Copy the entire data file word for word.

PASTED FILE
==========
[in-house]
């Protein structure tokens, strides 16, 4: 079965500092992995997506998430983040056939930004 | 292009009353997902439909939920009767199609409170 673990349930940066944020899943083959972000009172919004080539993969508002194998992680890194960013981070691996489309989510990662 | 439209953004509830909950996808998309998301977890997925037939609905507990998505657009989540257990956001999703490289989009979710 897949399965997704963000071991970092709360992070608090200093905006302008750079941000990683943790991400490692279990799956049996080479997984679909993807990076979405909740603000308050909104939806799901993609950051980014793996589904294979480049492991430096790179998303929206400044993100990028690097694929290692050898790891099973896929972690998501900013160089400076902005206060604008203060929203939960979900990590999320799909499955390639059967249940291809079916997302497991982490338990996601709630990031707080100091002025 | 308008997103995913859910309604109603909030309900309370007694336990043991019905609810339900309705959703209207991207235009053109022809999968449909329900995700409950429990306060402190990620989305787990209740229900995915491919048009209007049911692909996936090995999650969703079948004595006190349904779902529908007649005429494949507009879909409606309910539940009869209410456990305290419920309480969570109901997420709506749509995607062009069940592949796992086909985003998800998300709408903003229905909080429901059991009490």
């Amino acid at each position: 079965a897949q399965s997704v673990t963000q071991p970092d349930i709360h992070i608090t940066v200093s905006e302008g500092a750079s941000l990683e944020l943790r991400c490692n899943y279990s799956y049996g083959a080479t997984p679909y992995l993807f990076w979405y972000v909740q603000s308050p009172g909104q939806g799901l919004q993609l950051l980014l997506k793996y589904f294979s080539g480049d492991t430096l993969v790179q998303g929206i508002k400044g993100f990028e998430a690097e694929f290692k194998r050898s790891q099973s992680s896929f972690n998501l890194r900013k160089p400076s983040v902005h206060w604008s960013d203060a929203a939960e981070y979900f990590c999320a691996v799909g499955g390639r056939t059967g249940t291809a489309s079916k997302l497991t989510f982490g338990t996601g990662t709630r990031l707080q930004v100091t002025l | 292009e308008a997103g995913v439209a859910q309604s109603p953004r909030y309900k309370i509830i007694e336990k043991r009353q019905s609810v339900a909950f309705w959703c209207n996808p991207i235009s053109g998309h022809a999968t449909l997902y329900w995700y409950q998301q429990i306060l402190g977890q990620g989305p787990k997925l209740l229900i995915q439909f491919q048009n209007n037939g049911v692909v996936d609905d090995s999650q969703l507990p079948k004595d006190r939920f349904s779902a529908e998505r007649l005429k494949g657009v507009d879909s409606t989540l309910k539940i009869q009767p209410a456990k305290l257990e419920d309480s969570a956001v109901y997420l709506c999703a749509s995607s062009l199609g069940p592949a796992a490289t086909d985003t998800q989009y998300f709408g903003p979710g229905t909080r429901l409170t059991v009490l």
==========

[in-house]
């Protein structure tokens, strides 16, 4: 079965500092992995997506998430983040056939930004 | 292009009353997902439909939920009767199609409170 673990349930940066944020899943083959972000009172919004080539993969508002194998992680890194960013981070691996489309989510990662 | 439209953004509830909950996808998309998301977890997925037939609905507990998505657009989540257990956001999703490289989009979710 897949399965997704963000071991970092709360992070608090200093905006302008750079941000990683943790991400490692279990799956049996080479997984679909993807990076979405909740603000308050909104939806799901993609950051980014793996589904294979480049492991430096790179998303929206400044993100990028690097694929290692050898790891099973896929972690998501900013160089400076902005206060604008203060929203939960979900990590999320799909499955390639059967249940291809079916997302497991982490338990996601709630990031707080100091002025 | 308008997103995913859910309604109603909030309900309370007694336990043991019905609810339900309705959703209207991207235009053109022809999968449909329900995700409950429990306060402190990620989305787990209740229900995915491919048009209007049911692909996936090995999650969703079948004595006190349904779902529908007649005429494949507009879909409606309910539940009869209410456990305290419920309480969570109901997420709506749509995607062009069940592949796992086909985003998800998300709408903003229905909080429901059991009490």
């Amino acid at each position: 079965a897949q399965s997704v673990t963000q071991p970092d349930i709360h992070i608090t940066v200093s905006e302008g500092a750079s941000l990683e944020l943790r991400c490692n899943y279990s799956y049996g083959a080479t997984p679909y992995l993807f990076w979405y972000v909740q603000s308050p009172g909104q939806g799901l919004q993609l950051l980014l997506k793996y589904f294979s080539g480049d492991t430096l993969v790179q998303g929206i508002k400044g993100f990028e998430a690097e694929f290692k194998r050898s790891q099973s992680s896929f972690n998501l890194r900013k160089p400076s983040v902005h206060w604008s960013d203060a929203a939960e981070y979900f990590c999320a691996v799909g499955g390639r056939t059967g249940t291809a489309s079916k997302l497991t989510f982490g338990t996601g990662t709630r990031l707080q930004v100091t002025l | 292009e308008a997103g995913v439209a859910q309604s109603p953004r909030y309900k309370i509830i007694e336990k043991r009353q019905s609810v339900a909950f309705w959703c209207n996808p991207i235009s053109g998309h022809a999968t449909l997902y329900w995700y409950q998301q429990i306060l402190g977890q990620g989305p787990k997925l209740l229900i995915q439909f491919q048009n209007n037939g049911v692909v996936d609905d090995s999650q969703l507990p079948k004595d006190r939920f349904s779902a529908e998505r007649l005429k494949g657009v507009d879909s409606t989540l309910k539940i009869q009767p209410a456990k305290l257990e419920d309480s969570a956001v109901y997420l709506c999703a749509s995607s062009l199609g069940p592949a796992a490289t086909d985003t998800q989009y998300f709408g903003p979710g229905t909080r429901l409170t059991v009490l």